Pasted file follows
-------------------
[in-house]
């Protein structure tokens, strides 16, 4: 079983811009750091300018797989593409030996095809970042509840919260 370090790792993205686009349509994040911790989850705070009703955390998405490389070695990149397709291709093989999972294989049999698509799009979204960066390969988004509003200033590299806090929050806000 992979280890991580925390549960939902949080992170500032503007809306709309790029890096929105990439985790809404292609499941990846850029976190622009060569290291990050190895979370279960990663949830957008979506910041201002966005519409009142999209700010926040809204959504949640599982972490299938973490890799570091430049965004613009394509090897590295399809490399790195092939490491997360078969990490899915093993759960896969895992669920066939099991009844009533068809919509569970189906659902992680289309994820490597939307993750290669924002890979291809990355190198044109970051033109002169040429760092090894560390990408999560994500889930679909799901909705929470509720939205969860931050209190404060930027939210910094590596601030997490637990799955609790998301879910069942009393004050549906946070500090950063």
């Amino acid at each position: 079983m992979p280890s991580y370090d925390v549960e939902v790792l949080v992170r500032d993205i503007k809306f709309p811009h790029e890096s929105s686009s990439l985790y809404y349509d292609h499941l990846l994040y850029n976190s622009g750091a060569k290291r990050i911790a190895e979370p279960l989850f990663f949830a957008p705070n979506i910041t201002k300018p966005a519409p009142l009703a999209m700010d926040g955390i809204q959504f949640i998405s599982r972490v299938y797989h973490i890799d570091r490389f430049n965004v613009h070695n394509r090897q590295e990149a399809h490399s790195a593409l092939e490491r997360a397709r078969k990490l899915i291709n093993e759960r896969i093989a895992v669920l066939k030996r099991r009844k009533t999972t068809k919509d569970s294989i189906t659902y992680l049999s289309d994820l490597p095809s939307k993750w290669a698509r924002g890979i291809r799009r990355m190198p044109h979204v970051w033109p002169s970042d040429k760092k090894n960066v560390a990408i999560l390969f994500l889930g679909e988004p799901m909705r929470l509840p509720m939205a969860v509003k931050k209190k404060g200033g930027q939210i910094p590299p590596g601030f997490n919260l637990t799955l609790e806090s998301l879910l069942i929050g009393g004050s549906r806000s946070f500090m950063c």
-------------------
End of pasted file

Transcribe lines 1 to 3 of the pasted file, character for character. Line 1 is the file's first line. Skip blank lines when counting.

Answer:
[in-house]
């Protein structure tokens, strides 16, 4: 079983811009750091300018797989593409030996095809970042509840919260 370090790792993205686009349509994040911790989850705070009703955390998405490389070695990149397709291709093989999972294989049999698509799009979204960066390969988004509003200033590299806090929050806000 992979280890991580925390549960939902949080992170500032503007809306709309790029890096929105990439985790809404292609499941990846850029976190622009060569290291990050190895979370279960990663949830957008979506910041201002966005519409009142999209700010926040809204959504949640599982972490299938973490890799570091430049965004613009394509090897590295399809490399790195092939490491997360078969990490899915093993759960896969895992669920066939099991009844009533068809919509569970189906659902992680289309994820490597939307993750290669924002890979291809990355190198044109970051033109002169040429760092090894560390990408999560994500889930679909799901909705929470509720939205969860931050209190404060930027939210910094590596601030997490637990799955609790998301879910069942009393004050549906946070500090950063």
């Amino acid at each position: 079983m992979p280890s991580y370090d925390v549960e939902v790792l949080v992170r500032d993205i503007k809306f709309p811009h790029e890096s929105s686009s990439l985790y809404y349509d292609h499941l990846l994040y850029n976190s622009g750091a060569k290291r990050i911790a190895e979370p279960l989850f990663f949830a957008p705070n979506i910041t201002k300018p966005a519409p009142l009703a999209m700010d926040g955390i809204q959504f949640i998405s599982r972490v299938y797989h973490i890799d570091r490389f430049n965004v613009h070695n394509r090897q590295e990149a399809h490399s790195a593409l092939e490491r997360a397709r078969k990490l899915i291709n093993e759960r896969i093989a895992v669920l066939k030996r099991r009844k009533t999972t068809k919509d569970s294989i189906t659902y992680l049999s289309d994820l490597p095809s939307k993750w290669a698509r924002g890979i291809r799009r990355m190198p044109h979204v970051w033109p002169s970042d040429k760092k090894n960066v560390a990408i999560l390969f994500l889930g679909e988004p799901m909705r929470l509840p509720m939205a969860v509003k931050k209190k404060g200033g930027q939210i910094p590299p590596g601030f997490n919260l637990t799955l609790e806090s998301l879910l069942i929050g009393g004050s549906r806000s946070f500090m950063c």